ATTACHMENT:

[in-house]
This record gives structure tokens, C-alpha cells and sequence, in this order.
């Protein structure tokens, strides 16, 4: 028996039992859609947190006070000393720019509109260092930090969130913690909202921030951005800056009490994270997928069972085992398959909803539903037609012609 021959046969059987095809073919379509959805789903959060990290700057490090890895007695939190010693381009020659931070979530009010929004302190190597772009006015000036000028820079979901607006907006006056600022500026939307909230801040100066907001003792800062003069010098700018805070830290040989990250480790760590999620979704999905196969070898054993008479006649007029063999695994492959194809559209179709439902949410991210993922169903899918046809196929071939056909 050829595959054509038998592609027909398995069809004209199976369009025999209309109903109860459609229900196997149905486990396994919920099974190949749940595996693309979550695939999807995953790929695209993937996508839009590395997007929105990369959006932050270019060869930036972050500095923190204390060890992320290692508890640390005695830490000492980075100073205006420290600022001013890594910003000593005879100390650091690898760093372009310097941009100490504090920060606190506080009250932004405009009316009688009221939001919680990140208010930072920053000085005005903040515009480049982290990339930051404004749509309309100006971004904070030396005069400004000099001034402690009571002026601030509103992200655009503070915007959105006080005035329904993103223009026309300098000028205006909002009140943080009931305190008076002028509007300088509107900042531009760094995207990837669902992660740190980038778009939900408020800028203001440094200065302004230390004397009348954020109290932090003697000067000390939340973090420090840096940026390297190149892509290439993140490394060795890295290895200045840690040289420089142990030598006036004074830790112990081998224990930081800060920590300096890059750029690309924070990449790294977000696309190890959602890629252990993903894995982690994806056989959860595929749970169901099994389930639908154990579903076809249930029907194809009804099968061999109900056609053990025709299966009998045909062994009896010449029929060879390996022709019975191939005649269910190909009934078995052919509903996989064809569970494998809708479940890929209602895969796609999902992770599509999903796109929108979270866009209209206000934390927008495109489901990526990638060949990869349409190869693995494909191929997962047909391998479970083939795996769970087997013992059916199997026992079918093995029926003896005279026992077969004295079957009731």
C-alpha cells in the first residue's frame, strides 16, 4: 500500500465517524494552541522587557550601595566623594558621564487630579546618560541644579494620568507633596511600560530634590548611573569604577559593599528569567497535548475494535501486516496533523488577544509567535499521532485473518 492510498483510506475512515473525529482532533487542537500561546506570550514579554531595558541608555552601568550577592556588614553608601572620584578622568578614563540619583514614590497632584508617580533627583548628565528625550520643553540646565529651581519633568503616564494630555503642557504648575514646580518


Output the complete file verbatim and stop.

[in-house]
This record gives structure tokens, C-alpha cells and sequence, in this order.
């Protein structure tokens, strides 16, 4: 028996039992859609947190006070000393720019509109260092930090969130913690909202921030951005800056009490994270997928069972085992398959909803539903037609012609 021959046969059987095809073919379509959805789903959060990290700057490090890895007695939190010693381009020659931070979530009010929004302190190597772009006015000036000028820079979901607006907006006056600022500026939307909230801040100066907001003792800062003069010098700018805070830290040989990250480790760590999620979704999905196969070898054993008479006649007029063999695994492959194809559209179709439902949410991210993922169903899918046809196929071939056909 050829595959054509038998592609027909398995069809004209199976369009025999209309109903109860459609229900196997149905486990396994919920099974190949749940595996693309979550695939999807995953790929695209993937996508839009590395997007929105990369959006932050270019060869930036972050500095923190204390060890992320290692508890640390005695830490000492980075100073205006420290600022001013890594910003000593005879100390650091690898760093372009310097941009100490504090920060606190506080009250932004405009009316009688009221939001919680990140208010930072920053000085005005903040515009480049982290990339930051404004749509309309100006971004904070030396005069400004000099001034402690009571002026601030509103992200655009503070915007959105006080005035329904993103223009026309300098000028205006909002009140943080009931305190008076002028509007300088509107900042531009760094995207990837669902992660740190980038778009939900408020800028203001440094200065302004230390004397009348954020109290932090003697000067000390939340973090420090840096940026390297190149892509290439993140490394060795890295290895200045840690040289420089142990030598006036004074830790112990081998224990930081800060920590300096890059750029690309924070990449790294977000696309190890959602890629252990993903894995982690994806056989959860595929749970169901099994389930639908154990579903076809249930029907194809009804099968061999109900056609053990025709299966009998045909062994009896010449029929060879390996022709019975191939005649269910190909009934078995052919509903996989064809569970494998809708479940890929209602895969796609999902992770599509999903796109929108979270866009209209206000934390927008495109489901990526990638060949990869349409190869693995494909191929997962047909391998479970083939795996769970087997013992059916199997026992079918093995029926003896005279026992077969004295079957009731």
C-alpha cells in the first residue's frame, strides 16, 4: 500500500465517524494552541522587557550601595566623594558621564487630579546618560541644579494620568507633596511600560530634590548611573569604577559593599528569567497535548475494535501486516496533523488577544509567535499521532485473518 492510498483510506475512515473525529482532533487542537500561546506570550514579554531595558541608555552601568550577592556588614553608601572620584578622568578614563540619583514614590497632584508617580533627583548628565528625550520643553540646565529651581519633568503616564494630555503642557504648575514646580518